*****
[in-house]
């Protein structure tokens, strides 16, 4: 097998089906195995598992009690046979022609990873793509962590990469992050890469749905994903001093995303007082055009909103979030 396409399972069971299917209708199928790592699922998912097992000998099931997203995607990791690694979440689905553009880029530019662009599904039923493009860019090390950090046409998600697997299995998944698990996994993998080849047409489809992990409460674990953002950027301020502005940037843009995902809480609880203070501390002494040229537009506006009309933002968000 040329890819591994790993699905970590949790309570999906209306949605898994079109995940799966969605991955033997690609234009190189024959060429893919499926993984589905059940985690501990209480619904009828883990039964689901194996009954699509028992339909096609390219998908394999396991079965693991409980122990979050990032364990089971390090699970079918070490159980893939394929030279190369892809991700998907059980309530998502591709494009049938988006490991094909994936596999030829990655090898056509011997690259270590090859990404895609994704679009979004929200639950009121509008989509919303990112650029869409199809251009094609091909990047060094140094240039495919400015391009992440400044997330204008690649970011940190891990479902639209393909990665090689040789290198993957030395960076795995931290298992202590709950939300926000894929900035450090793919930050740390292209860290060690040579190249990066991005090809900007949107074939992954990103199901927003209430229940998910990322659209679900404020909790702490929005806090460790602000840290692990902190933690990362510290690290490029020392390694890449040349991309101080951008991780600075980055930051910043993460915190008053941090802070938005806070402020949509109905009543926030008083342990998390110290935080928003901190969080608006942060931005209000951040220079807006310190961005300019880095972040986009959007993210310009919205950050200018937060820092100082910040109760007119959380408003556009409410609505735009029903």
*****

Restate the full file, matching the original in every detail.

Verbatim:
[in-house]
């Protein structure tokens, strides 16, 4: 097998089906195995598992009690046979022609990873793509962590990469992050890469749905994903001093995303007082055009909103979030 396409399972069971299917209708199928790592699922998912097992000998099931997203995607990791690694979440689905553009880029530019662009599904039923493009860019090390950090046409998600697997299995998944698990996994993998080849047409489809992990409460674990953002950027301020502005940037843009995902809480609880203070501390002494040229537009506006009309933002968000 040329890819591994790993699905970590949790309570999906209306949605898994079109995940799966969605991955033997690609234009190189024959060429893919499926993984589905059940985690501990209480619904009828883990039964689901194996009954699509028992339909096609390219998908394999396991079965693991409980122990979050990032364990089971390090699970079918070490159980893939394929030279190369892809991700998907059980309530998502591709494009049938988006490991094909994936596999030829990655090898056509011997690259270590090859990404895609994704679009979004929200639950009121509008989509919303990112650029869409199809251009094609091909990047060094140094240039495919400015391009992440400044997330204008690649970011940190891990479902639209393909990665090689040789290198993957030395960076795995931290298992202590709950939300926000894929900035450090793919930050740390292209860290060690040579190249990066991005090809900007949107074939992954990103199901927003209430229940998910990322659209679900404020909790702490929005806090460790602000840290692990902190933690990362510290690290490029020392390694890449040349991309101080951008991780600075980055930051910043993460915190008053941090802070938005806070402020949509109905009543926030008083342990998390110290935080928003901190969080608006942060931005209000951040220079807006310190961005300019880095972040986009959007993210310009919205950050200018937060820092100082910040109760007119959380408003556009409410609505735009029903």